You might think it strange to see a coconut buns recipe on the blog when this is the week we tend to see a lot of lucky food recipes circulating the internet. Many of us are planning our New Year's menu and while I will be making a black-eyed peas cook up rice, I wanted to share another important recipe with you all- one that always reminds me of being around family.
These coconut buns bring about a nostalgic feeling during this time of year. Mom got this recipe from her neighbor, Shanti and she has been making it for us ever since. You see around the holidays when we have family visiting from out of town, my mom would make a few trays of these buns. It signified unity, laughs, and togetherness. As they came out of the oven we would grab one and enjoy them hot. My dad loved to put his in a bowl of warm milk and eat it with a spoon after it soaked and sapped up the milk. I enjoyed mine with hot tea for breakfast or before bed- I know, so bad for my diet. While my aunty Mala loved hers with cream soda. We'd all sit around the living room floor and chit chat, make jokes, and just enjoy each others company.
Mom would even make another batch to parcel off for everyone so they could enjoy at the airport or on the plane as they headed back home. It's such a sweet memory to me. Life is different now, though. Many of my cousins have kids and aren't able to travel as easily. While others don't receive as much time off from work. We all live in different locations across the country as well which tends to complicate travel. That's why recipes like this one are important to me. It evokes a positive and happy feeling and reminds me of an innocent and less stressful time in our lives.
Mom would spend time grating the fresh coconut using an old school grater. The kind where you sit on it and rock the coconut back and forth over the blade. The coconut would then fall into a bowl that was placed on the floor, catching the shreds as they landed. Check out a video here on how it's done. As you can see this is a lot of work, so when I make these buns, I buy freshly grated coconut in the frozen aisle. Although it takes some extra elbow grease using the method my mom does, the freshly grated coconut gives these buns such an authentic taste. The tiny bits of shell that get into the shreds also lend to the flavor and appearance of the dough.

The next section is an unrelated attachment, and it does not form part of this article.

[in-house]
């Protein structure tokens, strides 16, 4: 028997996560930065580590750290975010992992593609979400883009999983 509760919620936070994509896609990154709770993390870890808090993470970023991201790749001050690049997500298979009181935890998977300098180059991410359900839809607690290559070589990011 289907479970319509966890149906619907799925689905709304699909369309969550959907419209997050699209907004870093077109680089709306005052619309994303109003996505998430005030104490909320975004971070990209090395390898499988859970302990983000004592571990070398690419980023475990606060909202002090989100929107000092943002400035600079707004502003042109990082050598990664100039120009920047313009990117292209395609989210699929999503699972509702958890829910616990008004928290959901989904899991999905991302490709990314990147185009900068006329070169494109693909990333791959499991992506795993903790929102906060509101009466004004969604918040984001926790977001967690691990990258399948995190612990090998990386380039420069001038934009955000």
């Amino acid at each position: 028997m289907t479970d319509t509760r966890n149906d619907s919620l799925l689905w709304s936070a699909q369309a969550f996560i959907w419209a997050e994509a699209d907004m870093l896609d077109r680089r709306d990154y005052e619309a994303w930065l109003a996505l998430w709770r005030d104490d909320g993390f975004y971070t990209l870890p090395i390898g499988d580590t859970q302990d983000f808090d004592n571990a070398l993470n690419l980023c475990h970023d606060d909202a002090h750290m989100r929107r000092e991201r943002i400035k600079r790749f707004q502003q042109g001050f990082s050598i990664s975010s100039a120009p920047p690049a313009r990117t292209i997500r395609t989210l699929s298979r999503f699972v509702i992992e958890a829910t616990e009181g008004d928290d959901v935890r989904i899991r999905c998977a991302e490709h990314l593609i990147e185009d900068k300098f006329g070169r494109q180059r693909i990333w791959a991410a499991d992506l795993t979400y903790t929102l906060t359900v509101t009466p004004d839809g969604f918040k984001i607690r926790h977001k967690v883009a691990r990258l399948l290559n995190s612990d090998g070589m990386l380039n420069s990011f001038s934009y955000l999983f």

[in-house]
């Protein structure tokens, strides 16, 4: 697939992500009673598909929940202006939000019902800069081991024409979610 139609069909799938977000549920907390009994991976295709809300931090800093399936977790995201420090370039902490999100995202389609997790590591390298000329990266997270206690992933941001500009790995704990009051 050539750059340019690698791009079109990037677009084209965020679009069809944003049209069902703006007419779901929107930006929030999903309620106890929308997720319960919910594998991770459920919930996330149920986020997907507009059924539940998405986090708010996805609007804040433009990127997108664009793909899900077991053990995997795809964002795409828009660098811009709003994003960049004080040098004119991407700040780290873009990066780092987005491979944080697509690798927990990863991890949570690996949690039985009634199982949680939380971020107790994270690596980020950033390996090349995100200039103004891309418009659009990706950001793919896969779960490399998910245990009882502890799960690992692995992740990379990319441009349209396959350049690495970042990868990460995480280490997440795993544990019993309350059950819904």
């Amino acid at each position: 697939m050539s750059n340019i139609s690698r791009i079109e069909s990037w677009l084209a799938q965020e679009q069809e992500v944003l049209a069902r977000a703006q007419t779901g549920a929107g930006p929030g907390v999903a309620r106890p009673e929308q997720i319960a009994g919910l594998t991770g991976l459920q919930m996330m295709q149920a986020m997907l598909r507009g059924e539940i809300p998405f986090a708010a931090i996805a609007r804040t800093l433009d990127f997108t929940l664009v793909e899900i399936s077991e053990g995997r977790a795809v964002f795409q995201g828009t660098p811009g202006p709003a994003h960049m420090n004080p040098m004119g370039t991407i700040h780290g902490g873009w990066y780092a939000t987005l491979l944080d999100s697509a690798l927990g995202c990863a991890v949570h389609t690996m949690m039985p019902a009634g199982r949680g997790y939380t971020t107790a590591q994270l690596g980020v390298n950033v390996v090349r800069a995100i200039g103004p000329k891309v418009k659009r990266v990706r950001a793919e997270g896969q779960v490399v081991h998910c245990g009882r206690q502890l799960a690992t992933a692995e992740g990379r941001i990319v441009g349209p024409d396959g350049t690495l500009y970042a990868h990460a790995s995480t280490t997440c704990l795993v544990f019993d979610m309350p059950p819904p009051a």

Now listen, I'm not advocating we all grate coconut this way for any recipe calling for fresh coconut. I am a mom of two; sitting down on a grater to grate coconut isn't the best way to use my time. Plus I can just see my toddler grabbing the bowl of coconut, throwing it up in the air and tell me it's snowing in the kitchen. So yea, the frozen stuff works really well.
Coconut buns can be purchased at most local West Indian bakeries. They make a great snack and are so delicious with mauby, cream soda, or hot tea.
Guyanese Coconut Buns
Yield: About two dozen buns
- 3 cups all purpose flour
- 3 tsp baking powder
- 1/4 tsp nutmeg
- 1/2 tsp cinnamon
- 4 oz unsalted butter
- 1/2 lemon peel
- 2 1/2 cups freshly grated coconut (can also be found in freezer aisle)
- 1 cup white sugar
- 1 cup raisins (optional)
- 1 tsp mixed essence or 1 tsp vanilla + 1/2 tsp almond extract
- 3/4 cup evaporated milk
- Sift flour, baking powder, and spices. Rub butter into flour mixture.
- Add lemon peel, coconut, sugar to mixture. Combine well.
- Add essence to milk. Pour milk into mixture and mix to form a sticky dough. Add in raisins.
- Drop by spoonful onto baking sheet. Bake at 350 degrees for 18-22 minutes or until golden brown.
- Be sure to purchase unsweetened freshly grated coconut. This is different than the sweetened coconut flakes found in the baking aisle of your grocery store.
- The dough should be very thick and should stand on its own when dropped by spoonful, similar to a chocolate chip cookie dough.